A colonial Assembly was created in 1683. (see also Colonial government in America) It passed the Province of New York constitution on October 30, 1683. The first of its kind in the colonies. The charter was suspended in 1685, but reenacted in 1691 and was the constitution of the province until the creation of the State of New York. The organization and structure of Colonial governments in America shared many attributes. ... This article is about the state. ...


An act of the assembly in 1683 naturalized all those of foreign nations then in the colony professing Christianity. To encourage immigration, it also provided that foreigners professing Christianity may after their arrival be naturalized if they took the oath of allegiance as required.


Royal Province

New York become a royal province in February, 1685.


The colony rebelled in 1689, Leisler's Rebellion. Leislers Rebellion was an uprising in late 17th century colonial New York, in which militia captain Jacob Leisler seized control of lower New York from 1689 to 1691. ...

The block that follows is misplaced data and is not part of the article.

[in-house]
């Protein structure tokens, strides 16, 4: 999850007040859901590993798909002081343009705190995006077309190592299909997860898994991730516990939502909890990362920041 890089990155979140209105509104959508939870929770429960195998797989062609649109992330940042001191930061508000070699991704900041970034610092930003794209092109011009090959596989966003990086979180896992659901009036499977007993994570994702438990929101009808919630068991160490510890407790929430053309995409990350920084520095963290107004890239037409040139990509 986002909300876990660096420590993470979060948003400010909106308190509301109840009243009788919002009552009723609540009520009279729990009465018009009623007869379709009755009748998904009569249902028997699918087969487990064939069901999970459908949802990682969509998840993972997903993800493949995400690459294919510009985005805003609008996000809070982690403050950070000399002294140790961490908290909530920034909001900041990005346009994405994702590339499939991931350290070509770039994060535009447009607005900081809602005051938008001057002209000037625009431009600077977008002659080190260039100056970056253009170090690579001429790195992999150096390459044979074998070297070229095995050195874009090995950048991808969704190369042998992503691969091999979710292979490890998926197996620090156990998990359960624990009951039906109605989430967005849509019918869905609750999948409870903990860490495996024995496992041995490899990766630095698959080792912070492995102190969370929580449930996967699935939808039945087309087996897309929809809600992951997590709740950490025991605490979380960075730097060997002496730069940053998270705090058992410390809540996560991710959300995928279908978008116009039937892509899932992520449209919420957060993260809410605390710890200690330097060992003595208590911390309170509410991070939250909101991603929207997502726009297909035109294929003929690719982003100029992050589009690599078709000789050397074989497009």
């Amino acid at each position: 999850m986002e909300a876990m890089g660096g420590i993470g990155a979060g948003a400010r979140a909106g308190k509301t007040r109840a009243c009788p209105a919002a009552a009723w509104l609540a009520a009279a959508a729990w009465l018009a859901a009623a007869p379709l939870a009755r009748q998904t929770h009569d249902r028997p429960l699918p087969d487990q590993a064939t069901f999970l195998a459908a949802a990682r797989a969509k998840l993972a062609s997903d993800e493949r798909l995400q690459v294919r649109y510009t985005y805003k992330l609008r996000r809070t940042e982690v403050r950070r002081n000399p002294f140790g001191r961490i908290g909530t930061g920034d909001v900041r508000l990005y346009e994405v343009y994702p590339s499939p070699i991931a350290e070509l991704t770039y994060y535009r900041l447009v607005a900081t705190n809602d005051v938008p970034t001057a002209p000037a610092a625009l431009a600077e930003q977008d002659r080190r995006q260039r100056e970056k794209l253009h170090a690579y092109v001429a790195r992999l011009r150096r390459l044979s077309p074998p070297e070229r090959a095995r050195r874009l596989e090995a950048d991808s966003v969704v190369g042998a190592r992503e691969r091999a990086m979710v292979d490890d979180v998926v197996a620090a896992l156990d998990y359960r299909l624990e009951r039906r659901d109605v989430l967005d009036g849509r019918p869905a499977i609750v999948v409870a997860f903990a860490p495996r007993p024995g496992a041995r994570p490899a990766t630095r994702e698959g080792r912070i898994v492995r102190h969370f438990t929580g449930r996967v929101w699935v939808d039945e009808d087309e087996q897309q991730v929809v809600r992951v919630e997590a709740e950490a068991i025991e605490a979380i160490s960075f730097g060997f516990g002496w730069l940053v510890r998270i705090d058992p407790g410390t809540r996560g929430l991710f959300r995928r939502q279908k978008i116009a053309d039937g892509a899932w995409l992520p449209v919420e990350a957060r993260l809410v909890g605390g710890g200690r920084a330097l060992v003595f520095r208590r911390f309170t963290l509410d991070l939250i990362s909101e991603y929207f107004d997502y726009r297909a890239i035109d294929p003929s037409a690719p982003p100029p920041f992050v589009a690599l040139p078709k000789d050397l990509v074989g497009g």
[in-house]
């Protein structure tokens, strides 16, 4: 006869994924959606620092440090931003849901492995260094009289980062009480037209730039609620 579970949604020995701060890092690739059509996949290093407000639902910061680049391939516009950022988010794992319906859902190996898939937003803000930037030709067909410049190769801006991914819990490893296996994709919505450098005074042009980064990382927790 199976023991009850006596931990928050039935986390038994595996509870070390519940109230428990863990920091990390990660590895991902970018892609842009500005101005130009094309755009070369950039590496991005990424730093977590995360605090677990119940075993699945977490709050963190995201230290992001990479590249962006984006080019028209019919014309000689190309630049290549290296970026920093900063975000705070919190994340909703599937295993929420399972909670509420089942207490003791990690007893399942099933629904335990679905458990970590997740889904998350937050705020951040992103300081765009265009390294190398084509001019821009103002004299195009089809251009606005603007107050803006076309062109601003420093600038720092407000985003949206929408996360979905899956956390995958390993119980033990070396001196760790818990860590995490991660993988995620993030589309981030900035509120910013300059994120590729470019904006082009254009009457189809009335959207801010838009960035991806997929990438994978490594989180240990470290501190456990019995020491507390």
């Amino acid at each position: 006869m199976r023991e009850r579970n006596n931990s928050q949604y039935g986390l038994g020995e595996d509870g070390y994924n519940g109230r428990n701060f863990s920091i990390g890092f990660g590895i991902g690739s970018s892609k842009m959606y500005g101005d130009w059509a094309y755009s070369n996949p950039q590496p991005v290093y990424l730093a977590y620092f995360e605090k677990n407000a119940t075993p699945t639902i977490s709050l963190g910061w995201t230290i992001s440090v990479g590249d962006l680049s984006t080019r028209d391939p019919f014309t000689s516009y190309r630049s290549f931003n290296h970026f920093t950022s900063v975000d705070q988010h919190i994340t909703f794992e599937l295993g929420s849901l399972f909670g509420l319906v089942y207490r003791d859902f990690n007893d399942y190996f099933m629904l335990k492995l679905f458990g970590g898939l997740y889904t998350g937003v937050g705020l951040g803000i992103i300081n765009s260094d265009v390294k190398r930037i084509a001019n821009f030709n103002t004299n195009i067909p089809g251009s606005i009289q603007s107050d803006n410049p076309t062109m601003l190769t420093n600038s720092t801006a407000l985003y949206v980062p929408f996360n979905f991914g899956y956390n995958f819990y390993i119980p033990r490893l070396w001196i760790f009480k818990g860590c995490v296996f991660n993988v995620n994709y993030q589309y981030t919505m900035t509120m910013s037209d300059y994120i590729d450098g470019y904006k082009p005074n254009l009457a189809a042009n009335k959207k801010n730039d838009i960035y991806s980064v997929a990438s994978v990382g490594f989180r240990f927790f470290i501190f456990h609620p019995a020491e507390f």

This province, as a British colony, fought several wars with New France during King William's War, Queen Anne's War, King George's War and the French and Indian War. Capital Quebec Language(s) French Religion Roman Catholicism Government Monarchy King See List of French monarchs Governor See list of Governors Legislature Sovereign Council of New France Historical era Ancien Régime in France  - Royal Control 1655  - Articles of Capitulation of Quebec 1759  - Articles of Capitulation of Montreal 1760  - Treaty... The first of the French and Indian Wars, King Williams War (1689–1697) , was the North American theater of the War of the Grand Alliance (1688–1697) fought principally in Europe between the armies of France under Louis XIV and those of a coalition of European powers including England. ... Queen Annes War (1702–1713) was the second in a series of four French and Indian Wars fought between France and Great Britain in North America for control of the continent and was the counterpart of War of the Spanish Succession in Europe. ... King Georges War is the name given to the duck operations in North America that formed part of the 1740–1748 War of the Austrian Succession. ... Combatants France First Nations allies: Algonquin Lenape Wyandot Ojibwa Ottawa Shawnee Great Britain American Colonies Iroquois Confederacy Strength 3,900 regulars 7,900 militia 2,200 natives (1759) 50,000 regulars and militia (1759) Casualties 3,000 killed, wounded or captured 10,040 killed, wounded or captured The French and...